Open Salaries and compatibility

Buffer, a social sharing start-up, made waves when they put their salary formula and individual salaries on their blog. Understandably, this has generated much publicity and plenty of discussion in multiple places. As I was skimming the most up-voted comments on their blog post, I was drawn to a comment that said they wouldn’t want the world knowing how much they made and if any of the members in the Buffer team had pointed that out.

I found this response from one of the Buffer team members instructive


The learning for me here is that we often jump straight into make a judgment on a situation. Often, a tad too quickly. Practically, all I’m looking to understand when I see something like this is what I can learn. And I’ve learnt a few things from this –

1. It is easier to fight for your values than it is to live them. I applaud Buffer for living up to their value of transparency. Too many organizations and people pay lip service to their values.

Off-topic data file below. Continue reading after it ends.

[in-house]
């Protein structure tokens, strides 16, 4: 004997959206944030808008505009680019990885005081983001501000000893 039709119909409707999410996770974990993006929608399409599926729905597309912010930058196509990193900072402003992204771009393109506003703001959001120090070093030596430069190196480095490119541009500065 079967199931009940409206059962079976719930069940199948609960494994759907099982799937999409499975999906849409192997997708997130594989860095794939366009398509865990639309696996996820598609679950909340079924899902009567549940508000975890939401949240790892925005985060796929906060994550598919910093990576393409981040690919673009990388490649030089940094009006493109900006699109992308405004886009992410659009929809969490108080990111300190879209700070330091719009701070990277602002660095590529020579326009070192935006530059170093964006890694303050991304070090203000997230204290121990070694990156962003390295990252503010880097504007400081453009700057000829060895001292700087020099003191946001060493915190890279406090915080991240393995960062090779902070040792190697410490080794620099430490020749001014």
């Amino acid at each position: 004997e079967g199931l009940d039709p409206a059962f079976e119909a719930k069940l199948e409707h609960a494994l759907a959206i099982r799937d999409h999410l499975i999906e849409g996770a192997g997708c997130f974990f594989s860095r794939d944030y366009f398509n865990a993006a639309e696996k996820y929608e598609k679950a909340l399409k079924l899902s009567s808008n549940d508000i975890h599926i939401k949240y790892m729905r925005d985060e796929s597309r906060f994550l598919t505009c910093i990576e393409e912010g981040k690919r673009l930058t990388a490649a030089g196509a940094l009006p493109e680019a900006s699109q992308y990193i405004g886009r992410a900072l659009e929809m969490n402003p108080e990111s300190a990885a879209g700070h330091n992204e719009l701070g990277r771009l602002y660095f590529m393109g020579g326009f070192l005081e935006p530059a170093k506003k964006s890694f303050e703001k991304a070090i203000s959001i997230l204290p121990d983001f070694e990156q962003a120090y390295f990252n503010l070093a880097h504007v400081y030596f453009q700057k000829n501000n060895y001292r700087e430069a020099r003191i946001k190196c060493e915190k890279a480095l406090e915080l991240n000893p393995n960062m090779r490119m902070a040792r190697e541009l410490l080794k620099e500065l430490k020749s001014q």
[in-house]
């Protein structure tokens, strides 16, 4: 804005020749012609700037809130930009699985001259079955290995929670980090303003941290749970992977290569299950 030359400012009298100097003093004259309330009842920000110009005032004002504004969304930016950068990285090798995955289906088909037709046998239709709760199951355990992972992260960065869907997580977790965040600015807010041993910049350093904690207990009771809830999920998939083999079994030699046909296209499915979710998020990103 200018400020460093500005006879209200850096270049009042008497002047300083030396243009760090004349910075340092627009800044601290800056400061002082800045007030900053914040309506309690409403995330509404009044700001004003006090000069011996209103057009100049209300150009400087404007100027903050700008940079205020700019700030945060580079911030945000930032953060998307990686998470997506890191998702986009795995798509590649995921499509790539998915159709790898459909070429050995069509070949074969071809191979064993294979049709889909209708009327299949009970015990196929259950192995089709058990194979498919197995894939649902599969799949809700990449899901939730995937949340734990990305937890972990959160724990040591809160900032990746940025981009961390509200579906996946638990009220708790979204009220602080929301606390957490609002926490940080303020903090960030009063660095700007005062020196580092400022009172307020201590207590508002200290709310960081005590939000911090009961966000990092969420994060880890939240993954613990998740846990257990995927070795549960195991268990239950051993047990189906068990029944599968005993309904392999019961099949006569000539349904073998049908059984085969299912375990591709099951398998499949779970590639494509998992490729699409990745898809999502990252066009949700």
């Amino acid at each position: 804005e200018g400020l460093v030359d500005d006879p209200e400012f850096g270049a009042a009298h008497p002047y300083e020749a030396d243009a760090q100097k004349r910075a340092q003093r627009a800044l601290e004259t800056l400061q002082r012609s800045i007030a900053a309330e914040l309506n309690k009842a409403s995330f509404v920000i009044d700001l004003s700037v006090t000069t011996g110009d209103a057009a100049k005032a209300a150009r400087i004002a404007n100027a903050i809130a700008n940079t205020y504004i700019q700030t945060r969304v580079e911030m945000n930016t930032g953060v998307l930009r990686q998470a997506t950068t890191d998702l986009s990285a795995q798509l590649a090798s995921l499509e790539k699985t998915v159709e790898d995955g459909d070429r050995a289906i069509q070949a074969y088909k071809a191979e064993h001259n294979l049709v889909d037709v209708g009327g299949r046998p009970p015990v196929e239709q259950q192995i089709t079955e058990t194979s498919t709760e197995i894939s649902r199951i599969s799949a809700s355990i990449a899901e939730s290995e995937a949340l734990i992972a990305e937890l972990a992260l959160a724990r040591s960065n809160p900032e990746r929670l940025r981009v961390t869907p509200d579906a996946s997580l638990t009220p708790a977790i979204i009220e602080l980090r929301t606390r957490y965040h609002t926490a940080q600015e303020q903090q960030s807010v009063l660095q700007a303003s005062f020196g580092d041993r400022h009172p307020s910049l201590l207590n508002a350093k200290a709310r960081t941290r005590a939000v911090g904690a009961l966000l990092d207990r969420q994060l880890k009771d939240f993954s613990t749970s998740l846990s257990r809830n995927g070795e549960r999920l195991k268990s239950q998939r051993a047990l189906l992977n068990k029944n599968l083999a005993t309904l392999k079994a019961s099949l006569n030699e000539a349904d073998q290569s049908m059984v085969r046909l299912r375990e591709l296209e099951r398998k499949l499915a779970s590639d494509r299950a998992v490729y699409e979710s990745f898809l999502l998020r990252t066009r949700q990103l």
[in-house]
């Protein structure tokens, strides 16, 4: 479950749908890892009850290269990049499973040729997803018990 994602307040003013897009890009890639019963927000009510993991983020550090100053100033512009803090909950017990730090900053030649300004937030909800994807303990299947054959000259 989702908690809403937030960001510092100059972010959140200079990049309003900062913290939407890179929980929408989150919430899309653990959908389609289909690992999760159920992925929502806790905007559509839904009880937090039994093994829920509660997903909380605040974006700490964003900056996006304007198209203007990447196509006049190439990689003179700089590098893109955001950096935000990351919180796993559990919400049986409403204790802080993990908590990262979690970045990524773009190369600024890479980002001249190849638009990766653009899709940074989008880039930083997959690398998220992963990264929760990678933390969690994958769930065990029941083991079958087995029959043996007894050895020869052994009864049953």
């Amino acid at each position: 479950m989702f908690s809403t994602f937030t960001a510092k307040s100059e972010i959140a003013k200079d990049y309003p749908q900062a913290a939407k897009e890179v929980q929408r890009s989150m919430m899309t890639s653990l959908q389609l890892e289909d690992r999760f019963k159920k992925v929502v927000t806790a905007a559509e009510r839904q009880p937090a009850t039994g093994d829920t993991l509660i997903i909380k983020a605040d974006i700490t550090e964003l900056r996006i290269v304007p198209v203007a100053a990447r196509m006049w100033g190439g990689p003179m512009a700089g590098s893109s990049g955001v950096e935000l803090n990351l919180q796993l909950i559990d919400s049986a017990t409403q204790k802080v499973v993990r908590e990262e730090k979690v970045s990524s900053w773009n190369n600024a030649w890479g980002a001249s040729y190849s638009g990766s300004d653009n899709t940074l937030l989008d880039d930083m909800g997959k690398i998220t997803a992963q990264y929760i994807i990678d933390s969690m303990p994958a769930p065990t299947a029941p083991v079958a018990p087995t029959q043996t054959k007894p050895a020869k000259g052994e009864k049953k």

2. This compensation structure will not work for everyone. I’m not sure if this will work everywhere. That said, it is thought provoking and should be a great discussion for every founding team.

3. Stop judging.. look for compatibility instead. A lot of folks on the thread are busy making a judgment of whether this is good or bad. I think they’re missing the point. No one knows if this is good or bad. It hasn’t been tried before. Even if it has, the context was most definitely not the same. The deeper point here is about compatibility. Buffer has made a strong statement about the kind of people it looks for. If you are the sort of person who will not be comfortable with having your salary out in the open, don’t bother applying to Buffer.

This isn’t all that different from life. It’s easy to go about classing people as good, bad, low quality, high quality, etc. Who the hell really knows this stuff? It’s smarter to just check for compatibility. We won’t work well with everyone. Hopefully, we spend time with people who work well with us and vice versa.

Overall, I’m impressed with what Buffer has done. I don’t know if this is the best business move. Only time will tell. I do however think this has raised the bar on defining “core values.” And, at the very least, it will make folks think twice when they talk about “transparency” as a core value. That’s a big win. Well done Buffer.